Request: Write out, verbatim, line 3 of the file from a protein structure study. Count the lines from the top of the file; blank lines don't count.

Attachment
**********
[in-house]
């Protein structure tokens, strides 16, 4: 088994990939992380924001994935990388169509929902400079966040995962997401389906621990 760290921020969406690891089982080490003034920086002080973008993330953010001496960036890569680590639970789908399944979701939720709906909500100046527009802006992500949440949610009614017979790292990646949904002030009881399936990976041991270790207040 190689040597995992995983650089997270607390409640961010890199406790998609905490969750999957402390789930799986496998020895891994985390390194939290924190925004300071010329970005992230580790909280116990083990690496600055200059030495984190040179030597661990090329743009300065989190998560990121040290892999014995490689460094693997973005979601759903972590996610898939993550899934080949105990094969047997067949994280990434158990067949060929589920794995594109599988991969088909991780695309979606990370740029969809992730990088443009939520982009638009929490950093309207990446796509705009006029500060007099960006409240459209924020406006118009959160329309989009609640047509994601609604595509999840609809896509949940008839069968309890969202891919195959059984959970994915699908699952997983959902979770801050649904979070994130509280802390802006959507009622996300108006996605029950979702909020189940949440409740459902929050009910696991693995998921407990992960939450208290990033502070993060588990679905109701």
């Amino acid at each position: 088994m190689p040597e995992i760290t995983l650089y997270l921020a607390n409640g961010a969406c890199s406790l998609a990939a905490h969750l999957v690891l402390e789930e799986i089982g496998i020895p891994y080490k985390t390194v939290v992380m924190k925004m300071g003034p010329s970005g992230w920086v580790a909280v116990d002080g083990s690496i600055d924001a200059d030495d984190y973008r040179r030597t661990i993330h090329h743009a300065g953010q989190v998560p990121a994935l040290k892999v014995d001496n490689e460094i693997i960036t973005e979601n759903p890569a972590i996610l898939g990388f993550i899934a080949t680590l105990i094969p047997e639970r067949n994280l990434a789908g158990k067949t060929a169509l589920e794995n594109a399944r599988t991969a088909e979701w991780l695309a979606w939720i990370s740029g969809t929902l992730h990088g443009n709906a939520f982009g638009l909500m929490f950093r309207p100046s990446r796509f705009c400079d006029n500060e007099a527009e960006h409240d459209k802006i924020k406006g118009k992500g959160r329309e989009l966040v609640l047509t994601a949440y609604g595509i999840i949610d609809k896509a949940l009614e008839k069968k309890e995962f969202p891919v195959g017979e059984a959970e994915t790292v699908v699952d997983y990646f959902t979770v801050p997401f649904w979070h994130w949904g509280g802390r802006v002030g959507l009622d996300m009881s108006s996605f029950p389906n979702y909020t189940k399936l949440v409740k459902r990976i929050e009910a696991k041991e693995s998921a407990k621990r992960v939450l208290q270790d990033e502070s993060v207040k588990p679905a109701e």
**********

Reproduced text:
């Amino acid at each position: 088994m190689p040597e995992i760290t995983l650089y997270l921020a607390n409640g961010a969406c890199s406790l998609a990939a905490h969750l999957v690891l402390e789930e799986i089982g496998i020895p891994y080490k985390t390194v939290v992380m924190k925004m300071g003034p010329s970005g992230w920086v580790a909280v116990d002080g083990s690496i600055d924001a200059d030495d984190y973008r040179r030597t661990i993330h090329h743009a300065g953010q989190v998560p990121a994935l040290k892999v014995d001496n490689e460094i693997i960036t973005e979601n759903p890569a972590i996610l898939g990388f993550i899934a080949t680590l105990i094969p047997e639970r067949n994280l990434a789908g158990k067949t060929a169509l589920e794995n594109a399944r599988t991969a088909e979701w991780l695309a979606w939720i990370s740029g969809t929902l992730h990088g443009n709906a939520f982009g638009l909500m929490f950093r309207p100046s990446r796509f705009c400079d006029n500060e007099a527009e960006h409240d459209k802006i924020k406006g118009k992500g959160r329309e989009l966040v609640l047509t994601a949440y609604g595509i999840i949610d609809k896509a949940l009614e008839k069968k309890e995962f969202p891919v195959g017979e059984a959970e994915t790292v699908v699952d997983y990646f959902t979770v801050p997401f649904w979070h994130w949904g509280g802390r802006v002030g959507l009622d996300m009881s108006s996605f029950p389906n979702y909020t189940k399936l949440v409740k459902r990976i929050e009910a696991k041991e693995s998921a407990k621990r992960v939450l208290q270790d990033e502070s993060v207040k588990p679905a109701e």